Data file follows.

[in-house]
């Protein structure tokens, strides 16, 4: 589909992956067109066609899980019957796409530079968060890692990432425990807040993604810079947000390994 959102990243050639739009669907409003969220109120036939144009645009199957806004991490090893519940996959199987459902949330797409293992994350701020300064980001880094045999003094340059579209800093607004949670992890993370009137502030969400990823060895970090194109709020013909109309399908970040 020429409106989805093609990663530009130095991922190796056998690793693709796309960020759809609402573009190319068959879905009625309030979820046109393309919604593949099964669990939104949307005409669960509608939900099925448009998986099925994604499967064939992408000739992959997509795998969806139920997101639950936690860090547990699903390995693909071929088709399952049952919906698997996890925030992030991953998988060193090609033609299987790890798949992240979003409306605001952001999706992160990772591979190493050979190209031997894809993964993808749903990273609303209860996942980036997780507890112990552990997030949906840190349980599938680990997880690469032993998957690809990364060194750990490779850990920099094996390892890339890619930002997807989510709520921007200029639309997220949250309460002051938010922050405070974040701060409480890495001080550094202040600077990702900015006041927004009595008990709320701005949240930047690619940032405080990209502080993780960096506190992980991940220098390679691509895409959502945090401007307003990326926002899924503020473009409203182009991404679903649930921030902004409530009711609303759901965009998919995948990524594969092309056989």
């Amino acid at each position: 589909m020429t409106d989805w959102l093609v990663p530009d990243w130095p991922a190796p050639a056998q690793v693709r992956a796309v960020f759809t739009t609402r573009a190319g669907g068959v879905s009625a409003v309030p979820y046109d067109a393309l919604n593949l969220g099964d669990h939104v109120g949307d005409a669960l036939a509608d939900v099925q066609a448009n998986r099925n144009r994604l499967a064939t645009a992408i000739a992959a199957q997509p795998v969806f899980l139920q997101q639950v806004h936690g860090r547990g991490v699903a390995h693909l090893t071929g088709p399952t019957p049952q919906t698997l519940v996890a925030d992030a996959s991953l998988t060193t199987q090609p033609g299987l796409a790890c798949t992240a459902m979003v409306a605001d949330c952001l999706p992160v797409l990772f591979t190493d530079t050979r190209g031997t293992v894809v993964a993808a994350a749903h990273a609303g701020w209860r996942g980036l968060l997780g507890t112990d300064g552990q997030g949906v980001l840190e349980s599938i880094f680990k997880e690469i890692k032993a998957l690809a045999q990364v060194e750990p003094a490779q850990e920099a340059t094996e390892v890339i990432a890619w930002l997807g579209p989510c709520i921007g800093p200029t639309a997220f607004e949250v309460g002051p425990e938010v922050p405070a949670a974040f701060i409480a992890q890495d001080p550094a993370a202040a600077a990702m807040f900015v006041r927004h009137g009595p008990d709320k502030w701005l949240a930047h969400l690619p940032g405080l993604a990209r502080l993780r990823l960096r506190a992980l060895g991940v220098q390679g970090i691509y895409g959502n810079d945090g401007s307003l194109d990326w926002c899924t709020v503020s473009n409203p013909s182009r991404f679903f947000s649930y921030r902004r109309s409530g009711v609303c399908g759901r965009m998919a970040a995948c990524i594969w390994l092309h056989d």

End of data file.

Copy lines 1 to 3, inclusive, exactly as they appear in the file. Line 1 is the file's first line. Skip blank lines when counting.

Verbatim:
[in-house]
């Protein structure tokens, strides 16, 4: 589909992956067109066609899980019957796409530079968060890692990432425990807040993604810079947000390994 959102990243050639739009669907409003969220109120036939144009645009199957806004991490090893519940996959199987459902949330797409293992994350701020300064980001880094045999003094340059579209800093607004949670992890993370009137502030969400990823060895970090194109709020013909109309399908970040 020429409106989805093609990663530009130095991922190796056998690793693709796309960020759809609402573009190319068959879905009625309030979820046109393309919604593949099964669990939104949307005409669960509608939900099925448009998986099925994604499967064939992408000739992959997509795998969806139920997101639950936690860090547990699903390995693909071929088709399952049952919906698997996890925030992030991953998988060193090609033609299987790890798949992240979003409306605001952001999706992160990772591979190493050979190209031997894809993964993808749903990273609303209860996942980036997780507890112990552990997030949906840190349980599938680990997880690469032993998957690809990364060194750990490779850990920099094996390892890339890619930002997807989510709520921007200029639309997220949250309460002051938010922050405070974040701060409480890495001080550094202040600077990702900015006041927004009595008990709320701005949240930047690619940032405080990209502080993780960096506190992980991940220098390679691509895409959502945090401007307003990326926002899924503020473009409203182009991404679903649930921030902004409530009711609303759901965009998919995948990524594969092309056989």
């Amino acid at each position: 589909m020429t409106d989805w959102l093609v990663p530009d990243w130095p991922a190796p050639a056998q690793v693709r992956a796309v960020f759809t739009t609402r573009a190319g669907g068959v879905s009625a409003v309030p979820y046109d067109a393309l919604n593949l969220g099964d669990h939104v109120g949307d005409a669960l036939a509608d939900v099925q066609a448009n998986r099925n144009r994604l499967a064939t645009a992408i000739a992959a199957q997509p795998v969806f899980l139920q997101q639950v806004h936690g860090r547990g991490v699903a390995h693909l090893t071929g088709p399952t019957p049952q919906t698997l519940v996890a925030d992030a996959s991953l998988t060193t199987q090609p033609g299987l796409a790890c798949t992240a459902m979003v409306a605001d949330c952001l999706p992160v797409l990772f591979t190493d530079t050979r190209g031997t293992v894809v993964a993808a994350a749903h990273a609303g701020w209860r996942g980036l968060l997780g507890t112990d300064g552990q997030g949906v980001l840190e349980s599938i880094f680990k997880e690469i890692k032993a998957l690809a045999q990364v060194e750990p003094a490779q850990e920099a340059t094996e390892v890339i990432a890619w930002l997807g579209p989510c709520i921007g800093p200029t639309a997220f607004e949250v309460g002051p425990e938010v922050p405070a949670a974040f701060i409480a992890q890495d001080p550094a993370a202040a600077a990702m807040f900015v006041r927004h009137g009595p008990d709320k502030w701005l949240a930047h969400l690619p940032g405080l993604a990209r502080l993780r990823l960096r506190a992980l060895g991940v220098q390679g970090i691509y895409g959502n810079d945090g401007s307003l194109d990326w926002c899924t709020v503020s473009n409203p013909s182009r991404f679903f947000s649930y921030r902004r109309s409530g009711v609303c399908g759901r965009m998919a970040a995948c990524i594969w390994l092309h056989d």